UNC3443 A distribution threat cluster that delivers emails containing attachments or links in order to distribute EMOTET payloads. The attachments may include password-protected ZIP files containing Word or Excel documents or directly attached Word or Excel documents that contain malicious macros, that when enabled, initiate the download of an EMOTET payload from compromised websites. EMOTET distribution re-started in November 2021 after a period of inactivity following a coordinated takedown effort by law enforcement in early 2021.
Table 2: Example distribution threat clusters delivering industrial-phishing emails in 2022

Distribution threat clusters sometimes employ sophisticated TTPs to deliver payloads. Some common TTPs used by distribution threat clusters include:

  • Frequent and fast-paced campaigns using subjects and themes that appear to reply to legitimate email chains to deliver payloads.
  • Automated creation of high-quality phishing lures by, for example, using common, contemporaneous, or sensational phrases or topics.
  • Use of modified or customized malware combined with heavy obfuscation or packing/encrypting of binaries.
  • Use of multi-stage infection chains to deliver payloads.
  • Adaptation of TTPs and infrastructure to attempt to evade detection and attribution.

Figure 3: Example of email lure and payload from Distribution Threat Cluster (UNC2420)

Opportunistic Distribution: Low Quality Phishing for Unsuspecting Victims

Most of the phishing activity we observed across our industrial-themed phishing samples was distributed en masse. Opportunistic phishing attempts often use weaker methods that are easily detected and blocked by automated systems such as enterprise email scanning solutions or endpoint protection software. Most often, this activity is associated with common financial crime schemes such as BEC, credential phishing, money mule and shipping scams, IT remote access or individual extortion and fake blackmail.

Groups involved in opportunistic phishing typically hold no interest in specific industries or organizations. However, actors that succeed in compromising industrial victims could then take advantage by selling the access to other actors at a premium if they realize that it provides potential access to OT. Regardless of the complexity of a phishing compromise, a successful attack can help actors cross the initial borders of target networks without attracting attention.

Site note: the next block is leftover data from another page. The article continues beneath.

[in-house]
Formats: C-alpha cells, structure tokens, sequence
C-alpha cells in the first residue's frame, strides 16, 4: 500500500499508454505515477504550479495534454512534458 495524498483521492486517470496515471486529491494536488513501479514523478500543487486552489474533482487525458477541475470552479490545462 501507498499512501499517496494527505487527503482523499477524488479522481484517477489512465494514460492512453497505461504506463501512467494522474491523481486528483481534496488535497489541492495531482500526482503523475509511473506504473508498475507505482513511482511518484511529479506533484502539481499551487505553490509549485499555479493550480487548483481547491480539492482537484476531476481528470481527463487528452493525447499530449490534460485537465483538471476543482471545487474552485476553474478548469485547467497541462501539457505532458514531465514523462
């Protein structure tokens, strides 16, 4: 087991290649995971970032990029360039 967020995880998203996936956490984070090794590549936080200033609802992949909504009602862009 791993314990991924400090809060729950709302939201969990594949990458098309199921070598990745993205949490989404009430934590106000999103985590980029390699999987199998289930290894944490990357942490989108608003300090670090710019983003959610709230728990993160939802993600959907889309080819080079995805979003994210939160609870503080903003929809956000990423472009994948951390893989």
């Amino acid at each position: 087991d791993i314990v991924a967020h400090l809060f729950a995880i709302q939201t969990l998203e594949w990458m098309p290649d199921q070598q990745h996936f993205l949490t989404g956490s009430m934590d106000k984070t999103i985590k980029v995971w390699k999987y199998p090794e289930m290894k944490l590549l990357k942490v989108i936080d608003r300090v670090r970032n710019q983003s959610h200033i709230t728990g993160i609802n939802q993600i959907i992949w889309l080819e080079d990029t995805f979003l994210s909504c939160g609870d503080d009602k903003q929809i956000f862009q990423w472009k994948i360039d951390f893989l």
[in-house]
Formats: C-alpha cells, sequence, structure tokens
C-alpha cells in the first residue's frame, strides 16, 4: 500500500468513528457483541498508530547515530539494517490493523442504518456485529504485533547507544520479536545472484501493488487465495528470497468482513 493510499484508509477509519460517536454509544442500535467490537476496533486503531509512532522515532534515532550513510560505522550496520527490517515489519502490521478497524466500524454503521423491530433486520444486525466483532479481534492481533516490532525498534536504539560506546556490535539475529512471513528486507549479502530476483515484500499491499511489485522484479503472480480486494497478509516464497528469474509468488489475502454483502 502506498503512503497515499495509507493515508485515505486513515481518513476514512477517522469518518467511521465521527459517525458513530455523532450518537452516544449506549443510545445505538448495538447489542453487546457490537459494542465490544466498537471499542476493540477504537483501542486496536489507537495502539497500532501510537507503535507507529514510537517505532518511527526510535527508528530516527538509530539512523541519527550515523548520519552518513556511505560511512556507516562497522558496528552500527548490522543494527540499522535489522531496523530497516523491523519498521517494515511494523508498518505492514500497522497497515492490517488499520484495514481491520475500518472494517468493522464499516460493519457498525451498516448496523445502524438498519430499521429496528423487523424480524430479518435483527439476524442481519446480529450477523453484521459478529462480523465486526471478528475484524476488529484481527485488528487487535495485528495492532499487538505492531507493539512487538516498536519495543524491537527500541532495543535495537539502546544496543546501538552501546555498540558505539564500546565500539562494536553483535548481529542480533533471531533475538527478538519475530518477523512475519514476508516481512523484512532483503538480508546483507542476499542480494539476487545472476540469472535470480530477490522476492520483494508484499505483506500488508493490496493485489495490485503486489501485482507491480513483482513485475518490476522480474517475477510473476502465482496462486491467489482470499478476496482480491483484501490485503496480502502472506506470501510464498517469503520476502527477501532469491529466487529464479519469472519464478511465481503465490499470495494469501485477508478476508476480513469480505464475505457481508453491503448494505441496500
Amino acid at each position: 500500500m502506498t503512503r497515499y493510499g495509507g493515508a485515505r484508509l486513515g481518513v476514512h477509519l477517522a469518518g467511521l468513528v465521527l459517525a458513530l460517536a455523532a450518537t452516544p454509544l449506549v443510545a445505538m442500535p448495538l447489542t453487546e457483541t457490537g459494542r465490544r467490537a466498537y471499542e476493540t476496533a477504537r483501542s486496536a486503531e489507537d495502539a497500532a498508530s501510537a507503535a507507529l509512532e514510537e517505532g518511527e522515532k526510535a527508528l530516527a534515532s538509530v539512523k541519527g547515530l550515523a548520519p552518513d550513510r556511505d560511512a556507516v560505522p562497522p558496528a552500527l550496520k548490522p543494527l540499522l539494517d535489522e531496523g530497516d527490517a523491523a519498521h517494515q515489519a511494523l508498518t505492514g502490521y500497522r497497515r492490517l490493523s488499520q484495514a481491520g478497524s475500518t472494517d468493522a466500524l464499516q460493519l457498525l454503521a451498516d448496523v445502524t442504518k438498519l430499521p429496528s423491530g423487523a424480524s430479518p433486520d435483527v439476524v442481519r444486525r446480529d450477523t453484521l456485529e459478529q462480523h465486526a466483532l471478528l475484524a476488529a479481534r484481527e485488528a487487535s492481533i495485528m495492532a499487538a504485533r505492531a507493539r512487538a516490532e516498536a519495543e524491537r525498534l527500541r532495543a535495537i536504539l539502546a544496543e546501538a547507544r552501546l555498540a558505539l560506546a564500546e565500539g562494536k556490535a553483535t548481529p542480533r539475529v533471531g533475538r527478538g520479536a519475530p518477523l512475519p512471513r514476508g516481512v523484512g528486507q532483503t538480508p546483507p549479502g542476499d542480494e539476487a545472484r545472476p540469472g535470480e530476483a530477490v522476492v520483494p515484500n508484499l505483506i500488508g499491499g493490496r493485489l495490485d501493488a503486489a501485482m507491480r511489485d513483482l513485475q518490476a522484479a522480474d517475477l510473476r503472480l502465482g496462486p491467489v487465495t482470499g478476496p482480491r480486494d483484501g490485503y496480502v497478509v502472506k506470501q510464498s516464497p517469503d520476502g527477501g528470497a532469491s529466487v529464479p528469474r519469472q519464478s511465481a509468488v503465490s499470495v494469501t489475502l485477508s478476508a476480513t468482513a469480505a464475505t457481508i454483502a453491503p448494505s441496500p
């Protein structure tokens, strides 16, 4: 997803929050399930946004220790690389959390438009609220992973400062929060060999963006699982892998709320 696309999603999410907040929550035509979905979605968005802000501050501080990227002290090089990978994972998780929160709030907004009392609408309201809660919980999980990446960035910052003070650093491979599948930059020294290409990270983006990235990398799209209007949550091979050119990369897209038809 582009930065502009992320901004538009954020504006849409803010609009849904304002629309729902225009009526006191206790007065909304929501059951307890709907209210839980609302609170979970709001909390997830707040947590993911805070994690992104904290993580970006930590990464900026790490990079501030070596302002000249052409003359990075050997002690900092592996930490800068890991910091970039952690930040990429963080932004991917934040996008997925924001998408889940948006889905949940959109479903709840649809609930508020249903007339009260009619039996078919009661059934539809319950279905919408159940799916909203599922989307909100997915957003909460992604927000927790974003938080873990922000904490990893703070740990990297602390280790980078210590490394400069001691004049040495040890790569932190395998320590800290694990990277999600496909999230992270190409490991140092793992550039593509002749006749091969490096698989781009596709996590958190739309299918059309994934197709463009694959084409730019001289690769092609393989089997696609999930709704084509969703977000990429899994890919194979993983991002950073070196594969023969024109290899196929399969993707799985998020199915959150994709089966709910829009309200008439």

Some examples of the TTPs in this category include:

  • Attaching a payload, such as an executable, directly to an email with little or no obfuscation.
  • Supplying simplistic lure content with little to no perceived relationship to the victim, often containing spelling and grammatical mistakes.
  • Using freely available or off-the-shelf tools and malware payloads.

Hunting for Phishing Attempts Targeting Industrial Organizations

Both sophisticated and simple network intrusions require threat actors to identify a means of initial access, and these actors frequently turn to phishing attacks. As such, OT defenders need to reconsider how to detect and hunt for industrial-targeted phishing.

Setting up mechanisms to identify early compromises that pose a risk to OT helps defenders decrease the risk of minor threats evolving into impactful events that disrupt production processes. We suggest incorporating the following recommendations:

  • Perform threat modeling in OT environments to identify users and groups with access to OT systems and resources that are high-value targets for threat actors.
  • Leverage threat intelligence to learn about common initial access techniques, actor infrastructure, and ongoing campaigns targeting industrial organizations.
    • Track distribution of phishing emails and monitor your environment for related patterns including attachment names, toolmarks or phrases within document attachments or email bodies, and filenames. Pay attention to emails from untrusted entities that appeal to personnel in your field of specialization.
    • Understand which types of threat actors target your industry and gain familiarity with the TTPs they use.
  • Using insights gained from threat intelligence and threat modeling, hunt within your environment to identify OT-specific phishing attempts. When feasible, deploy detection technologies in networks that are adjacent to your OT infrastructure focusing on TTPs used by the actors most likely to target your organization.
  • Hunt for post-compromise indicators such as offensive tooling and evidence of privilege escalation or credential dumping that may indicate that a threat actor has evaded detection during the initial access phase.
  • Establish response plans to counter instances where credentials may have been stolen – for example in the event of a data leak.

Appendix 1: Malware families deployed alongside industrial-themed phishing lures between October 2021 and September 2022

Malware Family Description
AGENTTESLA AGENTTESLA is a .NET-based credential stealer capable of capturing keystrokes, clipboard data, camera images, and screenshots. AGENTTESLA also targets credentials stored by applications that include web browsers, FTP clients, and email clients. AGENTTESLA can be configured to exfiltrate data via HTTP, SMTP, FTP, Telegram, or a downloaded Tor proxy utility. Some variants may be configured to propagate via USB drives.
ASYNCRAT ASYNCRAT is a .NET-based backdoor that communicates using a custom binary protocol over TCP. The backdoor can execute shell commands and download plugins to extend its features. Downloaded plugins may be executed directly in memory or stored in the registry. Capabilities added via plugins include screenshot capture, file transfer, keylogging, video capture, and cryptocurrency mining. ASYNCRAT also supports a plugin that targets credentials stored by Firefox and Chromium-based web browsers.